Nozzles, diffusers, valves, caps, nozzles, atomizers... there are a thousand names for this essential graffiti art tool that is responsible for guiding the spray paint when leaving any aerosol can. Spray paint caps or tips are so essential and specific that these days there are just as many different types of caps as there are paint color names in the Montana Colors product catalog.
Many Painters & Less Experienced Graffiti Artists Often Ask:
Are so many types of caps necessary? (the answer is yes)
What are they all for? or… What do they all do?
Well, we here at Spray Planet are going to attempt to help your better understand the spray paint caps, their features and what each can best be used for. Because of the sheer number of caps and their various features, we felt it would be easier to read as a 2-Part series.
What An Aerosol Spray Paint Spray Cap Is
In general an aerosol spray paint can spray cap is the final component that regulates the power, reach, thickness and even the shape of the paint’s spray that an aerosol can is able to produce. We say final component because, despite being an important factor, all these features are also affected by the technology of each individual aerosol can brand and / or model.
The spray cap you decide to us at any time is at the very least partially influenced by the type of spray paint can you are going to use. This is because every spray can brand and model have a different range of pressure housed inside each can as well as a unique valve system that the spray can cap attaches to. Together with the spray paint cap, these two spray can characteristics all have an affect the way (as noted previously) the paint applies to the surface.
Once you understand the interplay between spray caps and different spray paint cans, you can then begin to choose the right spray nozzle for the type of application you are looking to achieve. For instance if you are looking to use a Montana Hardcore Spray Can and want a super fat line, you would probably choose a Fat Pink Dot or an Astro Spray Cap. Both of these caps spray nice wide coverage, and apply the paint quickly due to the high pressure of Montana Hardcore spray cans.
As you become more comfortable with different spray caps, the final factor that will help determine which caps you use and when will be preference. At the end of the day, as your spray painting skills develop, you will learn which spray caps work with the brands you prefer to use and how you use those spray cans.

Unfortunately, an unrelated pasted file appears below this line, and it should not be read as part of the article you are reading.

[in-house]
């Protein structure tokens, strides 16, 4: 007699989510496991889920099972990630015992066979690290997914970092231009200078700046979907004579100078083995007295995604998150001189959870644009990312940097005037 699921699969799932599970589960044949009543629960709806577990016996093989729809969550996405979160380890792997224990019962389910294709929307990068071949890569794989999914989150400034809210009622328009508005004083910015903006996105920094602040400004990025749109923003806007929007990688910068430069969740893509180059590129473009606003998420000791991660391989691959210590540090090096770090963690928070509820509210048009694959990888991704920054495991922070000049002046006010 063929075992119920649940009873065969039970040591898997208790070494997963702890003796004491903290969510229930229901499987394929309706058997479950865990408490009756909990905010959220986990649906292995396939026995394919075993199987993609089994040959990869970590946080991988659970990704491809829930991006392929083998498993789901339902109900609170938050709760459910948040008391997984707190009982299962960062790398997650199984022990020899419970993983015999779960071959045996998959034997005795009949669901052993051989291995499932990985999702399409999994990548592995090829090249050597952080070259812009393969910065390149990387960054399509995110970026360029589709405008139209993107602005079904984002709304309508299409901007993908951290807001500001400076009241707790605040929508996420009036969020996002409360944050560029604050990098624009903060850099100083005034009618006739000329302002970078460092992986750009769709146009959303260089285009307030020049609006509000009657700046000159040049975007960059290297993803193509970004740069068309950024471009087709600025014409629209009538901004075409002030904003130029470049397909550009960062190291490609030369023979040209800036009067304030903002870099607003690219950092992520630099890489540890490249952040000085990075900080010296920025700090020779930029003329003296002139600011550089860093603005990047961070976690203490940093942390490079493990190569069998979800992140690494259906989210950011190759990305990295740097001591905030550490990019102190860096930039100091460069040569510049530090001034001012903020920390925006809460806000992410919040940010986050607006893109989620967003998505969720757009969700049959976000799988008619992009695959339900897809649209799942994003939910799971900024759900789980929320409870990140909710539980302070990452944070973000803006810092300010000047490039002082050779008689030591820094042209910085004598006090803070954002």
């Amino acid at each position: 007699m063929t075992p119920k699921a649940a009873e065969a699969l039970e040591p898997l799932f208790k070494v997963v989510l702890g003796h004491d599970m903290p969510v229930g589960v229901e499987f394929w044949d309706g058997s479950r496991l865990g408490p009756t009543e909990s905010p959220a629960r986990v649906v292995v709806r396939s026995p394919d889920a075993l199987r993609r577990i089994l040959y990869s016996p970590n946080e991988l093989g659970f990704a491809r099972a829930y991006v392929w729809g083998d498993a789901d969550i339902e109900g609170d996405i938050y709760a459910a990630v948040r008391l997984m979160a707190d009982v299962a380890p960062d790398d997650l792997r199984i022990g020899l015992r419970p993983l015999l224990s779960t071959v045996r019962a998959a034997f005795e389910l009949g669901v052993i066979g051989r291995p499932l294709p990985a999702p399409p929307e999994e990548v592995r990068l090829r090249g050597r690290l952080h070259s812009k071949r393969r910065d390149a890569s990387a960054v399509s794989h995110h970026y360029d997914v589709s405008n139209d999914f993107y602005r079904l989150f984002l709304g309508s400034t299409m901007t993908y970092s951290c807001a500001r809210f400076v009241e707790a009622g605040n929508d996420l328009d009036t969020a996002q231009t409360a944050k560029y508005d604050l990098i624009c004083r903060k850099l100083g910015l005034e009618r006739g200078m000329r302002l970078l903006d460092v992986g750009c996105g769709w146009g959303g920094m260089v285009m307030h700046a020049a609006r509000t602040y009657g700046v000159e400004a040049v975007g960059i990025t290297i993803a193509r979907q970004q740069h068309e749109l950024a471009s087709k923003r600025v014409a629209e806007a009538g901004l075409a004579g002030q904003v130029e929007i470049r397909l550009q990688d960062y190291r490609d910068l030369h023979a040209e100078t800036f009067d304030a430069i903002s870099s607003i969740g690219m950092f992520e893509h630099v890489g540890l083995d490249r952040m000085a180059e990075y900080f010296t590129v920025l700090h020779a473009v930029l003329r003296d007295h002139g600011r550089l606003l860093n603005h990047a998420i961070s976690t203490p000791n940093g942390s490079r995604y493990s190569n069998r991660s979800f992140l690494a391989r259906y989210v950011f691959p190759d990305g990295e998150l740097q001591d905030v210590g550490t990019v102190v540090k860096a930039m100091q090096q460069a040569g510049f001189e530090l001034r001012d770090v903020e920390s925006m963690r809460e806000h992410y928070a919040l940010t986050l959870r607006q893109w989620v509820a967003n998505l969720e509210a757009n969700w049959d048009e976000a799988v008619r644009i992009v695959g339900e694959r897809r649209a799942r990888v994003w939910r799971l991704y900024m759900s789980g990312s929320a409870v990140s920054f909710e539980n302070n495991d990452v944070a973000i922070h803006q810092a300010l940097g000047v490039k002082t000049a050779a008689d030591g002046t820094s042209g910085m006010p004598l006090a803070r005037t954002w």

Some Spray Can Spray Cap Lingo
To ensure we are all on the same page and to help educate newcomers to spray painting and aerosol art, we want to cover some basic spray cap vocabulary. We will start with the basic categories of caps.
Fat Spray Caps
When we refer to a line as “Fat”, that descriptor is specifically describing caps that have a wide line width or bigger spray circumference. In some cases people will use the word “Wide” or in certain cases the word “Softball” instead of “Fat” but generally speaking the word “Fat” is the more normal descriptor.
Skinny Spray Caps
The opposite of “Fat” is “Skinny” and thus we have “Skinny Caps” that in turn produce thin lines or a thinner spray circumference. Again some people will refer to these caps as “Thin Caps” as well – but understand that phrasing is referring to the same type of spray caps.
Medium Spray Caps
Another spray cap description you may hear is “Medium Caps” – this is a loose description that covers aerosol spray caps that fall somewhere between thin caps and fat caps. These caps generally have a middle width of spray, but there is no real standard and really takes testing these caps out to understand their capabilities and best uses.
Specialty Spray Caps
Any spray cap that does not fit neatly into a fat skinny or medium spray cap category is generally classified as a specialty spray cap. This includes Needle Caps that can spray both ultra-thin lines and shoot paint out over a distance, Transfer or Mixing Spray Caps that allow you to mix two spray paint colors together using a very specialized technique, and Soft Caps which are designed for blending and gradients when you are spraying.
Technical Aspects of Spray Caps
Beyond terms that define the size of spray, you may additionally hear the term “Bus”. “Bus” simply refers to the a circular plastic piece that is embedded in the cap where the paint comes out and helps to determine the final spray characteristics.
You may also want to familiarize yourself with the term “Stem”. The “Stem” refers to the portion of the spray cap that is inserted into the spray can valve. When you look at a spray cap the name makes perfect sense and plays an important role, because not all spray caps fit in all spray can valves due to varying diameters of spray cap stems and valve insertion points.
A final technical feature of spray caps is called the “Notch”. A “Notch” is a cut in the stem portion of the spray cap that helps determine how much paint will be allowed to flow when pushed through the valve into and through the spray cap. The wider the notch (generally) the more paint that is allowed to flow through the spray cap.
While many people tend to ignore the spray cap as just something you need to spray out paint, you can tell that over the years due to different artist needs the spray cap itself has evolved. From NY Fats and Skinny spray caps, we now have a wide range of caps that allow maximum control and paint application in any situation. Spray caps have become as necessary to understand for proper use per situation as the right spray can, spray paint color and spray painting technique are to every artist.
In our upcoming part 2 of our Spray Cap series we dive into the actual spray caps, how to identify them and their uses in graffiti and mural art. Stay Tuned!